If one looks at your new album ‘Singles’, then you can’t ignore that you changed your sound slightly. Although it’s unmistakeable still a typical FUTURE ISLANDS record with everything the fans like and always liked. Could you tell us a bit about the way to your new album?
Gerrit Welmers: It’s just happened.
WC: We always had this slow burners and the more danceable ones. We didn’t say that we only want only write these kind of dance songs for the album but wanted every song to be really strong for this new record and we wrote more songs then we eventually were using on the record. This was the first time we did that. Before, in like every other album it was like those were the songs we had written up to this point. But this time we had leftover songs, like extra songs that didn’t get used.

Like B-Sides?

WC: Oh yeah, or maybe future A-Sides. But we tried to pick up, what we think is the best of the best. We always trying to expand the instrumentation with every album too, so this is our first time we used horns on an album. We wanted the live drums to play more the role on this record. There are live drums on every album that we’ve done, but on An Evening Air and On the Water they were mixed really low, so they blend in with the digital drums. This time we allowed the drums to sound more organic and to have more presence in the songs. But as you said it’s just a FUTURE ISLANDS record. It’s still us.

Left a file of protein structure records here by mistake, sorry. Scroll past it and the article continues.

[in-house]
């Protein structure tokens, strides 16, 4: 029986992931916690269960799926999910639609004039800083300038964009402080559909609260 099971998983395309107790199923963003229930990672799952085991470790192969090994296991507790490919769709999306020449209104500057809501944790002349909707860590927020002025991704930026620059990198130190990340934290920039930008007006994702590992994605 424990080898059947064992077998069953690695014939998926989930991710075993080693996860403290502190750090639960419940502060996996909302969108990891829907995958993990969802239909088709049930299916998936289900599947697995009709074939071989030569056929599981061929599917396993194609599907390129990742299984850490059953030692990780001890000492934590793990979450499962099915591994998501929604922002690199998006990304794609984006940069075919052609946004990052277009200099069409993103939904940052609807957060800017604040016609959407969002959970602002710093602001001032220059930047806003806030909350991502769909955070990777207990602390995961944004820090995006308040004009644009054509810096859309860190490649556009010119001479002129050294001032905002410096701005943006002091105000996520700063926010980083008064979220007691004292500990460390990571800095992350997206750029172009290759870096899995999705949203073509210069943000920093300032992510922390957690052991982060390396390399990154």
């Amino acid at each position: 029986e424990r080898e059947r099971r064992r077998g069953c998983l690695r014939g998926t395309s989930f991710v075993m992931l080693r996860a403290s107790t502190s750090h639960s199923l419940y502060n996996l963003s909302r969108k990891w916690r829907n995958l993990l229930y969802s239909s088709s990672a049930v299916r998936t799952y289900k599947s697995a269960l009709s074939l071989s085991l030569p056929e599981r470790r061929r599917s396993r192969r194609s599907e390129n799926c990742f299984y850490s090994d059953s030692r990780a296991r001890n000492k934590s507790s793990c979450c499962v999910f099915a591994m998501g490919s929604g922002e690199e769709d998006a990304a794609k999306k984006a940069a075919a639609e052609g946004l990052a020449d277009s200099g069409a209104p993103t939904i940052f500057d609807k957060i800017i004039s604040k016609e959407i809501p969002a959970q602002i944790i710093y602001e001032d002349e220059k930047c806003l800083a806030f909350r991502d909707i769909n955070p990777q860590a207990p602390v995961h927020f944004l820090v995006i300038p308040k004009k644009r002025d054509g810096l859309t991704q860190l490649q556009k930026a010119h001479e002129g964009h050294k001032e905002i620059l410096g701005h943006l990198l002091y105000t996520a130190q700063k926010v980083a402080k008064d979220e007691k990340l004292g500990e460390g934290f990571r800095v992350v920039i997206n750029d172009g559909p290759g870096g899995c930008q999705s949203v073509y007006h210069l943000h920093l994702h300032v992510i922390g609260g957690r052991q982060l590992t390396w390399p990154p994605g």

SH: I think the thing that changes the album is just the sound or the fidelity of it, but also the sounds we are using. You know, if you go back and compare the synth sounds of our first album to this album, it’s very different. I’d say Gerrit is using more organic and round forms instead of sharp and staving sounds like the old school happier sounding FUTURE ISLANDS or even the darker FUTURE ISLANDS. Which I think is exhibiting in songs like Like The Moon, Light House and Fall From Grace. Those are unmistakeable FUTURE ISLANDS, that maybe would be linked in On The Water while the spirit is to me an In Evening Air vibe song. I don’t really think, any of us has done something different. We are just writing from where we are right now.


How has work changed since the new drummer joined you. And how does it feel two have a new face between old friends finally?